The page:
Music Monday :: my thoughts on Woman to Woman

2 Feb

So this one… well, apparently Esmé Patterson has worked with Anaïs Mitchell, specifically on her Hadestown album that I absolutely adore, but that’s not why I’m giving this a listen.  The songs are written to explore the woman’s side of famous songs about, well, said women.  And that is fascinating to me.  So here we go.

“Valentine” (a response to Elvis Costello’s “Alison”).  I think I’m going to want to give this album a listen with the lyrics up someday.  It seems important.  Patterson has a really cute voice, but I’m not picking up every single word.  And it feels more important here because of the premise, which I think is conceptually amazing.  And it’s also a sort of boppy kind of song, and that’s fun.

“Never Chase a Man” (a response to Dolly Parton’s “Jolene”).  This is such a kiss-off to the original material, and I love the approach this takes, Jolene empowering the original song’s narrator.   You know, it’s funny because I’m used to the Jack White version of the original song, which doesn’t change any of the pronouns and therefore uh, doesn’t have the same vibe as the original entirely, but — I really like this answer.  I also really like Patterson’s way of popping some of her high notes.

“Oh Let’s Dance” (a response to the Kinks’ “Lola”).  “I believe that a conversation about the experience of being a woman must include everyone that also identifies as a woman,” Patterson said in an interview.  Oh, that’s nice.  “I keep my secrets, what you see is what you get.”  Also, the refrain of “don’t make me sit alone and drink champagne.”

“Tumbleweed” (a response to Townes Van Zandt’s “Loretta”).  “And I keep my dancing shoes on long after you’ve gone.”  I confess I haven’t actually heard some of these original songs, so I’m missing a lot of the context clues, but they’re fun as hell to listen to.

“What Do You Call a Woman?” (a response to Michael Jackson’s “Billie Jean”).  Oh, that’s a bit more of a rock and roll guitar sneaking in.  “The act of loving can create another.  Call me what you want but let him call you his father.  Ain’t I your lover?”  All of these are repeated twice over, but — those are the sentiments.  “So what do you call a woman when she’s lying in your bed?  If you make love, ain’t she your lover?”  These are startlingly sound points and startlingly sound rebuttals of classic tunes.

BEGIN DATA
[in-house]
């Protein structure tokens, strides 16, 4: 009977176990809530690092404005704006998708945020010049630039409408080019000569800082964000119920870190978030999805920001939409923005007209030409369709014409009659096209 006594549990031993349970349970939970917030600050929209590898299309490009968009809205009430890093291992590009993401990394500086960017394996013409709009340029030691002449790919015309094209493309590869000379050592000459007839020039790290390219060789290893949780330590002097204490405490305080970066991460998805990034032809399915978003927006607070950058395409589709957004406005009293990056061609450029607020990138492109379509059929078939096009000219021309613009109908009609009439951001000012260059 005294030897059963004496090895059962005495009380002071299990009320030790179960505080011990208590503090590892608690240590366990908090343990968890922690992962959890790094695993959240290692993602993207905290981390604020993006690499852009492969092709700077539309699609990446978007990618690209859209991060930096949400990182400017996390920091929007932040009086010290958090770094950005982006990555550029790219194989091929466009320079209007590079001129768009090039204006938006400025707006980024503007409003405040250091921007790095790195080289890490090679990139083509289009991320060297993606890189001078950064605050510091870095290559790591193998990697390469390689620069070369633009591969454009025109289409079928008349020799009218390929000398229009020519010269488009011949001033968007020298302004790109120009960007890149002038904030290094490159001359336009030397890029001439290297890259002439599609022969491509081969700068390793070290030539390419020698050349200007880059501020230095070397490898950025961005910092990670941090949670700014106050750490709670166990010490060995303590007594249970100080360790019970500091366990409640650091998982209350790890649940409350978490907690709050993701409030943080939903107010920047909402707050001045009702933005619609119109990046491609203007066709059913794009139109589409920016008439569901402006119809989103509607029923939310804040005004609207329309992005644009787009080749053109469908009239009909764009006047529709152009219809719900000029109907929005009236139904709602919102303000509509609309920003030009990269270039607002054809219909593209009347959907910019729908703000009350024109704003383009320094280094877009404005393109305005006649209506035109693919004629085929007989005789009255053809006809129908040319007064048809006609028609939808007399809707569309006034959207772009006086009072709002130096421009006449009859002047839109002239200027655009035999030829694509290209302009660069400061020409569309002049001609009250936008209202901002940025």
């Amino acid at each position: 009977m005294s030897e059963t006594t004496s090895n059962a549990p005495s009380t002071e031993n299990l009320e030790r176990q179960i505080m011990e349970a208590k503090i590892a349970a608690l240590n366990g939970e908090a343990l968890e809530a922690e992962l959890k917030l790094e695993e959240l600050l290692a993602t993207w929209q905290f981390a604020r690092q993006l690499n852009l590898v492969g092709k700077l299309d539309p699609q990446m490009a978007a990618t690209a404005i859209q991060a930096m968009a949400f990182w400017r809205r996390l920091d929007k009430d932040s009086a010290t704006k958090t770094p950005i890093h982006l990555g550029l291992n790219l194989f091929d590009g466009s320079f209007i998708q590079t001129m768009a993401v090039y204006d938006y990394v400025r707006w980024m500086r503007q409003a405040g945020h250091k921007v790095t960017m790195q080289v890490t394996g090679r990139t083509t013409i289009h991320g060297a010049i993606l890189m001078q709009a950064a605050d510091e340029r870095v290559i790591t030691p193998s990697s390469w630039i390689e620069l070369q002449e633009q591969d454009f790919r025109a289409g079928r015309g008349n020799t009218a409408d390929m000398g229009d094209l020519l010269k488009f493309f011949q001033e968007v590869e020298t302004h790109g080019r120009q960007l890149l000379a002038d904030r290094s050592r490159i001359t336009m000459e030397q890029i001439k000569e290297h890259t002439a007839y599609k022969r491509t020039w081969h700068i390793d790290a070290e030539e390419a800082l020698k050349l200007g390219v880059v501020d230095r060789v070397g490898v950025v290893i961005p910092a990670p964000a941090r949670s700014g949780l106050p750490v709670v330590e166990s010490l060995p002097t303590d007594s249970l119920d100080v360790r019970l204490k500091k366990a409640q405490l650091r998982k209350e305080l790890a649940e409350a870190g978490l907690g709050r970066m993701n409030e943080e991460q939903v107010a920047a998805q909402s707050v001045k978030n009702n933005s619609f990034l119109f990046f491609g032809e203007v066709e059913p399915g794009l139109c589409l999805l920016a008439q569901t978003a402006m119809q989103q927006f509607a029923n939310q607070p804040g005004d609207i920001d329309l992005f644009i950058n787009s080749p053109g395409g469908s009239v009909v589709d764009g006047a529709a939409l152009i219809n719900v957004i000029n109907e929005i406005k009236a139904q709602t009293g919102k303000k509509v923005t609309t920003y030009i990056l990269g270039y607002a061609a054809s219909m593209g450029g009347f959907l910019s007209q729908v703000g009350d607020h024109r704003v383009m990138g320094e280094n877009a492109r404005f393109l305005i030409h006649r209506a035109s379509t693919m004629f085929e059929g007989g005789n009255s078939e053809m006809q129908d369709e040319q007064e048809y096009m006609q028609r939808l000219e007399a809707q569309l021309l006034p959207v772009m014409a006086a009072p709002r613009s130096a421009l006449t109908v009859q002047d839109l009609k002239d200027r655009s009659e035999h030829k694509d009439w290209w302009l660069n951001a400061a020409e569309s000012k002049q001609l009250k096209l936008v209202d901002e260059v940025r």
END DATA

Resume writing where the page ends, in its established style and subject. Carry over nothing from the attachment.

“The Glow” (a response to the Beach Boys’ “Caroline, No”).  This also feels like a tonally appropriate response.  This matches a Beach Boys song well, while still having its own modern twist that’s so appropriate for what Patterson is doing.

“Louder Than the Sound” (a response to the Band’s “Evangeline”).  A sad nostalgic waltz of sorts.  This is one of the ones I don’t know the original to, at least consciously, but this version… well.  “I curse you with all the fire in my blood.”  It seems full of genuine sentiments that are important.

“Bluebird” (a response to the Beatles’ “Eleanor Rigby”).  Of all the songs on the response list, I know this one the best, and the response is a different sort, I feel like.  It’s not a song about romance being responded to, it’s just — a song, describing a character who’s much stronger and much less sad than she seems to outsiders.  Gently repeating notes, a tone of general optimism, it’s really rather uplifting.

“A Dream” (a response to Leadbelly’s “Goodnight Irene”).  One article describes Patterson’s approach to this song as more tongue-in-cheek and I can see that.  “Heaven’s not where I will be, so wake up, wake up darling” and all that business.  It’s dreamy in a 1950s sort of way.

“Wildflower” (a response to Bob Dylan’s “To Ramona”).  “Back when I was changing like the weather.”  Gosh, that’s pretty.  These directly address the topics of some songs, but more vaguely they address the way that men treat women, the boxes men (and other women) put women into boxes to deal with them more simply.

–your fangirl heroine.

unsung hero


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